The Consumer Technology Association (CTA) predicted that US retail revenue in the sector would climb to a record high $398 billion this year.
“There are so many cool things happening in the consumer electronics industry right now,” said CTA vice president of market research Steve Koenig.
“We are fast approaching a new era of consumer technology.”
Trends gaining momentum, and expected to be on display on the CES show floor, included super high resolution 8K televisions; blazingly-fast 5G wireless internet, and virtual aides such as Google Assistant and Amazon’s Alexa woven into devices of all kinds.
The CTA forecast revenue growth in the US for smart phones, speakers, homes and watches along with televisions, drones, ‘in-vehicle tech,’ and streaming services.
Amid trade wars, geopolitical tensions and a decline in public trust, the technology sector is seeking to put its problems aside with CES, the annual extravaganza showcasing futuristic innovations.
The January 8-11 Las Vegas trade event offers a glimpse into new products and services designed to make people’s lives easier, fun and more productive, reaching across diverse sectors such as entertainment, health, transportation, agriculture and sports.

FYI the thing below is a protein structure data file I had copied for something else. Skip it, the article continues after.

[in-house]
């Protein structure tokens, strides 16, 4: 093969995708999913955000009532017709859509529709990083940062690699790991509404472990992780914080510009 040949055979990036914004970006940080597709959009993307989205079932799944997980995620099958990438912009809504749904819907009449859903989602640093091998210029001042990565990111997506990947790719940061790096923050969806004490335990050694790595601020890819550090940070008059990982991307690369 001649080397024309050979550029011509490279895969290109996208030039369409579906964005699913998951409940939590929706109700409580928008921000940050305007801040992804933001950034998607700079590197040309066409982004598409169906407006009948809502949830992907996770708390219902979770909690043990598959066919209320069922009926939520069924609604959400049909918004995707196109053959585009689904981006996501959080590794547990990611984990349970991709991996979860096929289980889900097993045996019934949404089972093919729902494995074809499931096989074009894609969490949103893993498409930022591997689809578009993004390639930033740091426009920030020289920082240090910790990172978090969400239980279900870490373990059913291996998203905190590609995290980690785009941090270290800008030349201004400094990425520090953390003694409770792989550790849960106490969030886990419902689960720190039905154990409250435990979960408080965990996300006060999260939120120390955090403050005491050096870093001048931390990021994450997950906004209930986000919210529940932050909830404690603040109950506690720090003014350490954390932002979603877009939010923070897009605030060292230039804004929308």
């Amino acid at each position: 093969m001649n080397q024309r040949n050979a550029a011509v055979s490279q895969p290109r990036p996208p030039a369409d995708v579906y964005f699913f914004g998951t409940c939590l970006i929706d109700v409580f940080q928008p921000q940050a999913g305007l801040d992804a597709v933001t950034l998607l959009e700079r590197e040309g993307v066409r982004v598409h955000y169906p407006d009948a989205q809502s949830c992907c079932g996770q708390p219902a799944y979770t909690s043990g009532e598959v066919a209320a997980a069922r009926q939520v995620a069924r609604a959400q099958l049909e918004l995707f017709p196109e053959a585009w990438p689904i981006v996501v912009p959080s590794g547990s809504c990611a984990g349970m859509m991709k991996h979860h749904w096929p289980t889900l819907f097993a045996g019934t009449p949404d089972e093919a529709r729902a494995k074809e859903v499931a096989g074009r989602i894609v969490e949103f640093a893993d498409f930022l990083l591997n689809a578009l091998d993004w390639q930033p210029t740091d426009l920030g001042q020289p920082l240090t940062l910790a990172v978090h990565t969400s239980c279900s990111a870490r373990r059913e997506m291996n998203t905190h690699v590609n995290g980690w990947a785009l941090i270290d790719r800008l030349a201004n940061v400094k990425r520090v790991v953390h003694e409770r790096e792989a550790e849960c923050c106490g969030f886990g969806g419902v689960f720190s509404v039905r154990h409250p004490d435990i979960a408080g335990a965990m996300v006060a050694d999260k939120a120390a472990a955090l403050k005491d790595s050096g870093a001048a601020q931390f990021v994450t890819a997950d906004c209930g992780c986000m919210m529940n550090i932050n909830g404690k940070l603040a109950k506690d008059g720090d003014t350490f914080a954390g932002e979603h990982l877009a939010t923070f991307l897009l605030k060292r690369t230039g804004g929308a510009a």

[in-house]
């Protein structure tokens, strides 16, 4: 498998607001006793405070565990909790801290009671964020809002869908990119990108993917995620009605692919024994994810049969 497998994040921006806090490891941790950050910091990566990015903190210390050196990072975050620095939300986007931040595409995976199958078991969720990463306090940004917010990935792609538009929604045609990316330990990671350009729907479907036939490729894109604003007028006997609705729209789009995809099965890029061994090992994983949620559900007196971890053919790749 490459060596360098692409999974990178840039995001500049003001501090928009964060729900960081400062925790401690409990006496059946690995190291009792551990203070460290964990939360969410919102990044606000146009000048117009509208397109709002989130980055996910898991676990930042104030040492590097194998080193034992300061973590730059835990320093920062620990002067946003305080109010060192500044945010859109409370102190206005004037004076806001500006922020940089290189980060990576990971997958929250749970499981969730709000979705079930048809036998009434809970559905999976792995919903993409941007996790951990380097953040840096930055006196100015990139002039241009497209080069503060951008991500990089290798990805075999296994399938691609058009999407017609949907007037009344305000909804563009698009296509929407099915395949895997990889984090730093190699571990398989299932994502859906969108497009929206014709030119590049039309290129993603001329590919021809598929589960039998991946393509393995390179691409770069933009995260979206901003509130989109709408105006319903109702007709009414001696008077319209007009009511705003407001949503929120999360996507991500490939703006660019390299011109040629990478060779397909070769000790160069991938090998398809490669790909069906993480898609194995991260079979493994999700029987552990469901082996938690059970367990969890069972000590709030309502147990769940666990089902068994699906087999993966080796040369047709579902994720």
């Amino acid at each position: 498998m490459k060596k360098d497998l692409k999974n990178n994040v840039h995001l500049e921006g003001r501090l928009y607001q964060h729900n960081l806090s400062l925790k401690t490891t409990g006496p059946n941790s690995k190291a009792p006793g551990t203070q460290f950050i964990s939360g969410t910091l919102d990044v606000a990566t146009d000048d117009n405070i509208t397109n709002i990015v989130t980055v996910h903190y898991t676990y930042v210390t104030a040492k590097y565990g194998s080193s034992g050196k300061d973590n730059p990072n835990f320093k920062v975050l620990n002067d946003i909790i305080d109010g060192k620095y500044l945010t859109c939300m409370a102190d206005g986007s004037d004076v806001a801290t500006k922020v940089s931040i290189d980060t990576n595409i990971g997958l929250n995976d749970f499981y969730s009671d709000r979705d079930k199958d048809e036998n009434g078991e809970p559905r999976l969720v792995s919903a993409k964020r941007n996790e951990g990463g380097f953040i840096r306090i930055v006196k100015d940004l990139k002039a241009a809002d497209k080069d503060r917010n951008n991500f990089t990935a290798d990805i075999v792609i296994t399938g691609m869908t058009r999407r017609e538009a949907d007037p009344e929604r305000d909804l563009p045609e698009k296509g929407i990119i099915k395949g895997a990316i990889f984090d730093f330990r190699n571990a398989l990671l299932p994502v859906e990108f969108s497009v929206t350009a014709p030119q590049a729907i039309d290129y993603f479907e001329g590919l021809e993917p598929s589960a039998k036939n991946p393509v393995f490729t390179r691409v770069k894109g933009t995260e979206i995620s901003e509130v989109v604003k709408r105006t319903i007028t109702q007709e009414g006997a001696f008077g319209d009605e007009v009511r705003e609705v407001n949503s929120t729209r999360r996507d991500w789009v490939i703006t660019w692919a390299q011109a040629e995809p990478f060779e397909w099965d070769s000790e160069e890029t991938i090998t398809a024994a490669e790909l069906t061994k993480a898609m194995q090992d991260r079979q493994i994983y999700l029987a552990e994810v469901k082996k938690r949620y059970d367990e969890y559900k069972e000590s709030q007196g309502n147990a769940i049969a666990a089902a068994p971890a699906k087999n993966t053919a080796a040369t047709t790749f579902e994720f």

But the celebration of innovation will be mixed with concerns about public trust in new technology and other factors that could cool the growth of a sizzling economic sector.
“I think 2019 will be a year of trust-related challenges for the tech industry,” said Bob O’Donnell of Technalysis Research.
CES features 4,500 exhibitors across 2.75 million square feet (250,000 square meters) of exhibit space showcasing artificial intelligence, augmented and virtual reality, smart homes, smart cities, sports gadgets and other cutting-edge devices. Some 182,000 trade professionals are expected.